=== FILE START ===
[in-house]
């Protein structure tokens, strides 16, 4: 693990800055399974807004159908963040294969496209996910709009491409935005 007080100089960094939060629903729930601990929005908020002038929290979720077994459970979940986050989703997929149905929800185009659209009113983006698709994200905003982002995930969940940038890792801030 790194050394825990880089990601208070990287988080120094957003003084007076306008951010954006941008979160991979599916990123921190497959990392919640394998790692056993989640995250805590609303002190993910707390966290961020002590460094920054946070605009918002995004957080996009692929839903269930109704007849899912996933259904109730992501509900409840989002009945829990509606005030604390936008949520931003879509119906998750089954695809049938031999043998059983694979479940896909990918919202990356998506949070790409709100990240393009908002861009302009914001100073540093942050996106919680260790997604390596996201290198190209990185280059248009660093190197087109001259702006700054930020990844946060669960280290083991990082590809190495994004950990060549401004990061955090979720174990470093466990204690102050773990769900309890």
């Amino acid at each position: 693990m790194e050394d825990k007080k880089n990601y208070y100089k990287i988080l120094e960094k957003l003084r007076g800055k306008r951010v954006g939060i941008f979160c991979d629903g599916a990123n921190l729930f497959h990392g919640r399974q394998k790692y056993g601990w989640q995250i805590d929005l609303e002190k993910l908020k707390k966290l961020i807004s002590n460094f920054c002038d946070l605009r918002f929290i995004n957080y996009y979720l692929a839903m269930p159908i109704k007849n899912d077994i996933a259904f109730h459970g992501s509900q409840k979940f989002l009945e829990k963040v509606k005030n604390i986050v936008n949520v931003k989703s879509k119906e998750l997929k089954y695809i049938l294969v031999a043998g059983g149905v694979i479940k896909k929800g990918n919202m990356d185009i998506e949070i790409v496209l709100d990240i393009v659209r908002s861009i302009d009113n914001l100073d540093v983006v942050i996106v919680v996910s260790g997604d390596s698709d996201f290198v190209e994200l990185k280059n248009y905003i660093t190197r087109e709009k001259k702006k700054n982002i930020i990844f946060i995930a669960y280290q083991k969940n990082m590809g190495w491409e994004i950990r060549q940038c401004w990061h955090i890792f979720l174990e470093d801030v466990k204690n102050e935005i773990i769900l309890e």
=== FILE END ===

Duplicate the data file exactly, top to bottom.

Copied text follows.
[in-house]
């Protein structure tokens, strides 16, 4: 693990800055399974807004159908963040294969496209996910709009491409935005 007080100089960094939060629903729930601990929005908020002038929290979720077994459970979940986050989703997929149905929800185009659209009113983006698709994200905003982002995930969940940038890792801030 790194050394825990880089990601208070990287988080120094957003003084007076306008951010954006941008979160991979599916990123921190497959990392919640394998790692056993989640995250805590609303002190993910707390966290961020002590460094920054946070605009918002995004957080996009692929839903269930109704007849899912996933259904109730992501509900409840989002009945829990509606005030604390936008949520931003879509119906998750089954695809049938031999043998059983694979479940896909990918919202990356998506949070790409709100990240393009908002861009302009914001100073540093942050996106919680260790997604390596996201290198190209990185280059248009660093190197087109001259702006700054930020990844946060669960280290083991990082590809190495994004950990060549401004990061955090979720174990470093466990204690102050773990769900309890």
């Amino acid at each position: 693990m790194e050394d825990k007080k880089n990601y208070y100089k990287i988080l120094e960094k957003l003084r007076g800055k306008r951010v954006g939060i941008f979160c991979d629903g599916a990123n921190l729930f497959h990392g919640r399974q394998k790692y056993g601990w989640q995250i805590d929005l609303e002190k993910l908020k707390k966290l961020i807004s002590n460094f920054c002038d946070l605009r918002f929290i995004n957080y996009y979720l692929a839903m269930p159908i109704k007849n899912d077994i996933a259904f109730h459970g992501s509900q409840k979940f989002l009945e829990k963040v509606k005030n604390i986050v936008n949520v931003k989703s879509k119906e998750l997929k089954y695809i049938l294969v031999a043998g059983g149905v694979i479940k896909k929800g990918n919202m990356d185009i998506e949070i790409v496209l709100d990240i393009v659209r908002s861009i302009d009113n914001l100073d540093v983006v942050i996106v919680v996910s260790g997604d390596s698709d996201f290198v190209e994200l990185k280059n248009y905003i660093t190197r087109e709009k001259k702006k700054n982002i930020i990844f946060i995930a669960y280290q083991k969940n990082m590809g190495w491409e994004i950990r060549q940038c401004w990061h955090i890792f979720l174990e470093d801030v466990k204690n102050e935005i773990i769900l309890e």